IRVINE, Calif.—University of California—Irvine (UCI) announced on Sept. 7 a five-year, nearly $11 million grant from the Zurich-based Jacobs Foundation for the creation of a collaborative network to help tailor digital technologies for children.
The network, to be called Connecting the EdTech Research EcoSystem (CERES), will bring together global leaders in computer science, psychology, neuroscience, education, and educational technology.
“Now more than ever, we need to marshal the brightest minds and best science to support children who are growing up in an increasingly digital and unequal age,” said UCI psychological science professor Candice Odgers, who will head CERES along with Gillian Hayes, UCI’s vice provost for graduate education and dean of the Graduate Division.
“We are grateful for the Jacobs Foundation’s many investments in improving the lives of children and for the opportunity to direct this initiative here at UCI,” Odgers said.
Digital experiences had become a common part of how children learn, play, and socialize well before the COVID-19 pandemic; then in March 2020, youngsters worldwide were moved almost overnight out of their classrooms and into online spaces to learn and socialize. Now, as school doors begin to reopen and children reunite with teachers and friends, most will also continue to learn and socialize online.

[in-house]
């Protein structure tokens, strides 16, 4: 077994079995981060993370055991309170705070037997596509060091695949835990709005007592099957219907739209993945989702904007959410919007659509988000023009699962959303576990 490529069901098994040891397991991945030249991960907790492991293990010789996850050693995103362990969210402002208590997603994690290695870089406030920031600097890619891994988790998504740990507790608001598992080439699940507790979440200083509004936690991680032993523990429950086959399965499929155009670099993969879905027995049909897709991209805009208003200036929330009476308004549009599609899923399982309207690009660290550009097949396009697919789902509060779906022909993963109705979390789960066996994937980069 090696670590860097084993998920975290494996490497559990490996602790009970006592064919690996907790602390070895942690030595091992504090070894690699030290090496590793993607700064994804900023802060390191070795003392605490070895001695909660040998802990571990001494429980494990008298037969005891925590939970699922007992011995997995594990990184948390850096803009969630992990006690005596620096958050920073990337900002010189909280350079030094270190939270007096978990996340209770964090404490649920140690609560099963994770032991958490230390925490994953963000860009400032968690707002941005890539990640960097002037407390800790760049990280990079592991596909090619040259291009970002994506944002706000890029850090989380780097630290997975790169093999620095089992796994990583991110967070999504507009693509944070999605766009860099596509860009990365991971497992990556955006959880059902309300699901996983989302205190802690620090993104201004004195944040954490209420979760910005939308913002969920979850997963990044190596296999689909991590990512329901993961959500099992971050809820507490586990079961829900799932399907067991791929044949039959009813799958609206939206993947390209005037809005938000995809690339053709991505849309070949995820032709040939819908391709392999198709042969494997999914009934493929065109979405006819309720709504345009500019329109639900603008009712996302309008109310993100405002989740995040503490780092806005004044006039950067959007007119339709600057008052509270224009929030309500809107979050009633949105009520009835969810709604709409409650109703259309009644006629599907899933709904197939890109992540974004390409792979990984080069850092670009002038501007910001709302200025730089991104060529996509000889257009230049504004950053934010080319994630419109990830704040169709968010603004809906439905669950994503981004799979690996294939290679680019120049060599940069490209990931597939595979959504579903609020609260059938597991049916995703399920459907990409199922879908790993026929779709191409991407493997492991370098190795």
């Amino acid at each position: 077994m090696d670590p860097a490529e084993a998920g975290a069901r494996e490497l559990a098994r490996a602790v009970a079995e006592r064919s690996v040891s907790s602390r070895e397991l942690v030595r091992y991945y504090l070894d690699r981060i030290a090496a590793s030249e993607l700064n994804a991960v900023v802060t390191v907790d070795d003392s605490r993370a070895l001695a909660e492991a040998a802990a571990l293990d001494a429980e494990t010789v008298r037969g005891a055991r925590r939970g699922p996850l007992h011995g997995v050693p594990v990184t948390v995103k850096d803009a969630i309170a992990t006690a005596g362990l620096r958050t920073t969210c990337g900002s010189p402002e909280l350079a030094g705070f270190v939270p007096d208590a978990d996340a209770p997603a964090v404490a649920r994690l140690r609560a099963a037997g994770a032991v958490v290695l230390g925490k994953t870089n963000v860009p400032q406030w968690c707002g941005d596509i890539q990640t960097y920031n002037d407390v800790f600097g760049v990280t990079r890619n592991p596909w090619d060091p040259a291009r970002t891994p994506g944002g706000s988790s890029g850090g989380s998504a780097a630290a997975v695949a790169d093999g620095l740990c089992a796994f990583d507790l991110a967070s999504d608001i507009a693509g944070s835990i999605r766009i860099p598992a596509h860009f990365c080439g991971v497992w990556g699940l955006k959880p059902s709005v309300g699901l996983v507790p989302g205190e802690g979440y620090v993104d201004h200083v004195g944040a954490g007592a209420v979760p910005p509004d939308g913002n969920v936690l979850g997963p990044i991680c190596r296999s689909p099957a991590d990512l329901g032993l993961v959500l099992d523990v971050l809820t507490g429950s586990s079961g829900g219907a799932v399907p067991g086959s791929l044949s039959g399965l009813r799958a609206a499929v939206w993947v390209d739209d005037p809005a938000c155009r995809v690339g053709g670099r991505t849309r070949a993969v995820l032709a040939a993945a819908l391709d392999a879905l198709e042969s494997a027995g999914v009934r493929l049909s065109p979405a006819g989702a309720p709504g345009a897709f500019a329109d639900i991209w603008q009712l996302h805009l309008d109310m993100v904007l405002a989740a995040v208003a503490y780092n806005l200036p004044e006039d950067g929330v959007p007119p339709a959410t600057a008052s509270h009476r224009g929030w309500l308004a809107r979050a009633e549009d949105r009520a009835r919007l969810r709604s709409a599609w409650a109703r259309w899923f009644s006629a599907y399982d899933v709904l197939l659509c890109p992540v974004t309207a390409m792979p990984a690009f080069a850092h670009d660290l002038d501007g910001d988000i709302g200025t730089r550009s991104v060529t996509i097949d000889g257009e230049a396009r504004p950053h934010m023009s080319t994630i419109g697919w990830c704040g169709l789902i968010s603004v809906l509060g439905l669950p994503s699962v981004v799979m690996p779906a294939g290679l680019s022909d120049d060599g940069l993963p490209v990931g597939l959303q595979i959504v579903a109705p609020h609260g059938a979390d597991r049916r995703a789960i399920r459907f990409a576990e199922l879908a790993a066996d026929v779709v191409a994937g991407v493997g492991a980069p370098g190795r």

According to UCI, young people represent one in three users of the internet globally, yet online spaces and tools are often not designed to offer children the types of support and opportunities for learning that they need.
“CERES will address this issue to reduce growing inequalities in access,” according to a UCI statement. “The network will place children and evidence at the center of the digital equations so critical in predicting their success. Experts will push scientific boundaries to identify unique chances for intervention and for improving youngsters’ learning and future lives. The initiative will also lay a foundation for future researchers working across multiple disciplines in academia and industry.”
Hayes said the network “is a rare opportunity to make life-changing impact, contribute to cutting-edge scientific research, and train the next generation of interdisciplinary scholars in this space.”
According to UCI, CERES will be strengthened through partnerships with Carnegie Mellon University; University of California—Berkeley; Germany’s Leibniz Institute for Research and Information in Education; the Singapore Institute for Clinical Sciences; the University of Cambridge; the University of Washington; and Canada’s Western University.
The Jacobs Foundation has committed more than $545 million to advance learning and education around the globe over the next 10 years. CERES is one of three educational technology initiatives the foundation hopes will change the fortunes of children by leveraging new technologies and improving the digital world.
“Robust science needs to play a key part in how ed-tech products are designed and deployed,” said Simon Sommer, co-CEO of the foundation established by entrepreneur Klaus J. Jacobs and his family in 1989. “The current momentum presents an enormous opportunity to influence the direction of the ed-tech industry to be a force of positive change in education.”